Friday, September 29, 2006

Blame the phone company

I am amazed at how much the press is blaming HP for using phone company pretexting to trace boardroom leaks. I guess that the press is so excited because reporters had their privacy violated. But it was the reporters' own phone companies that betrayed them by releasing their personal phone records. I think that about 95% of the blame should goto the phone companies, as they could very easily institute policies that prevent this sort of thing. Apparently the phone company profits from spying on people and using the info to allow others to spy, and if we need new laws, they should first restrict the phone company spying.

The Si Valley paper says:
The testimony left Congress members trying to figure out who was to blame for the company's troubled boardroom leak investigation. Adding to their difficulty, 10 witnesses at the hearing invoked the Fifth Amendment against self-incrimination. A former HP security manager and seven private investigators declined to testify, as did Kevin Hunsaker, a former top HP lawyer who headed up the team of leak investigators.

At the start of the hearing, HP General Counsel Ann Baskins announced her resignation from the company and then invoked her Fifth Amendment privilege against testifying.

Subcommittee members expressed disbelief that nobody at HP's top level stepped forward to say the practice, legal or not, was unethical and should have been stopped.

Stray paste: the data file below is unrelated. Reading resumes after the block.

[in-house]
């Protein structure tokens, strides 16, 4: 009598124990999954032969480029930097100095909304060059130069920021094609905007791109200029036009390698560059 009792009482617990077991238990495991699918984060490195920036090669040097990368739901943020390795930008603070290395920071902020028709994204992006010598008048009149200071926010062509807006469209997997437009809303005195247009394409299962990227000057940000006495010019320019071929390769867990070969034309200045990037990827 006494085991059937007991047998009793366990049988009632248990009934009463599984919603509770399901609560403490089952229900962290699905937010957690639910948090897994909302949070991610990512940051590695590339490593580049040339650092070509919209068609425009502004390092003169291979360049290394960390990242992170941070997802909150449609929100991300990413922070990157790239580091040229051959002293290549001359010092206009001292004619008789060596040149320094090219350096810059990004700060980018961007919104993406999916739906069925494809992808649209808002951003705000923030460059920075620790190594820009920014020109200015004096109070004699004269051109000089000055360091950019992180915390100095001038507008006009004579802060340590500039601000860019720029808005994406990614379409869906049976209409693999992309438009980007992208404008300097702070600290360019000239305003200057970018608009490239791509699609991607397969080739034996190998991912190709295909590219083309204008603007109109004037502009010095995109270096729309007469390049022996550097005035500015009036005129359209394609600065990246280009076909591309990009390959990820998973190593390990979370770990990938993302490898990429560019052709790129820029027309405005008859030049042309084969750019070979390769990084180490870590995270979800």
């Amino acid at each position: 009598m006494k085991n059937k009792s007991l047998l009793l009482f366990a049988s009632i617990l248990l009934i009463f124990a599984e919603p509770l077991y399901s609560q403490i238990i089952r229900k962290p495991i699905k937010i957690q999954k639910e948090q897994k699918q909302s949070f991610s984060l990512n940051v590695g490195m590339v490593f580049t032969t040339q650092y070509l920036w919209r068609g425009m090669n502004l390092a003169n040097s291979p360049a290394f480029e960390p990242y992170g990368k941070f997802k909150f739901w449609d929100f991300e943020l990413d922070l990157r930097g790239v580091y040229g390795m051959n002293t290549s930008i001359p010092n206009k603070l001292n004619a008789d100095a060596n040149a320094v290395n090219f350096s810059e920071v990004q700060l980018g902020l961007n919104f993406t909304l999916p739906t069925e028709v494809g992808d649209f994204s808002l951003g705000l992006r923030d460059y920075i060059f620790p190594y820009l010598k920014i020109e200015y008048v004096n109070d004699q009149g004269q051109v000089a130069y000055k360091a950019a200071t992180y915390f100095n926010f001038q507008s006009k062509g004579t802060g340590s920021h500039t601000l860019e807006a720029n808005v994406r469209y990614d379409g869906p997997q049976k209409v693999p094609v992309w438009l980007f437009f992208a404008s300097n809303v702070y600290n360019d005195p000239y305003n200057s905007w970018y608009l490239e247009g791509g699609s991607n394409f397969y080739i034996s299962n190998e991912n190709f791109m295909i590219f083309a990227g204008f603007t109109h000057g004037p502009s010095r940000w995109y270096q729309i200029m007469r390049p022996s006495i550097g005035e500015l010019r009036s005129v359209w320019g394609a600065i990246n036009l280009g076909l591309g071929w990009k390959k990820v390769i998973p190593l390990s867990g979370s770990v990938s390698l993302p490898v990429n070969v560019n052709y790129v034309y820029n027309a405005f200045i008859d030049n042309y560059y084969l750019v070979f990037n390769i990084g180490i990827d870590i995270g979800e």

AP reports:
Cingular Wireless LLC, the nation's largest cell phone provider, on Friday sued a private eye caught up in the scandal over the Hewlett-Packard Co. leak investigation, seeking to make him pay for allegedly obtaining customer call records under false pretenses.
Cingular is owned by what used to be called the Bell System. Verizon has filed a similar lawsuit.6y

Congress can start by blaming itself. It passed privacy laws that suited big businesses but were ineffective for consumers. There are a lot of simple things that the phone companies could do. They could give the customer the option of not keeping old records. They could only send records to the billing address. They could summarize all account activity on the next bill, so the customer would at least know that his records were accessed. They could require confirmation from the phone number associated to the account. There are just a few ideas that don't cost any money.

If I were that private detective sued by the phone company, I would subpoena the executives who adopted the policies that encourage pretexters. My hunch is that the phone company has business reasons for tolerating pretexters.

Update: Here is someone blaming the phone companies.

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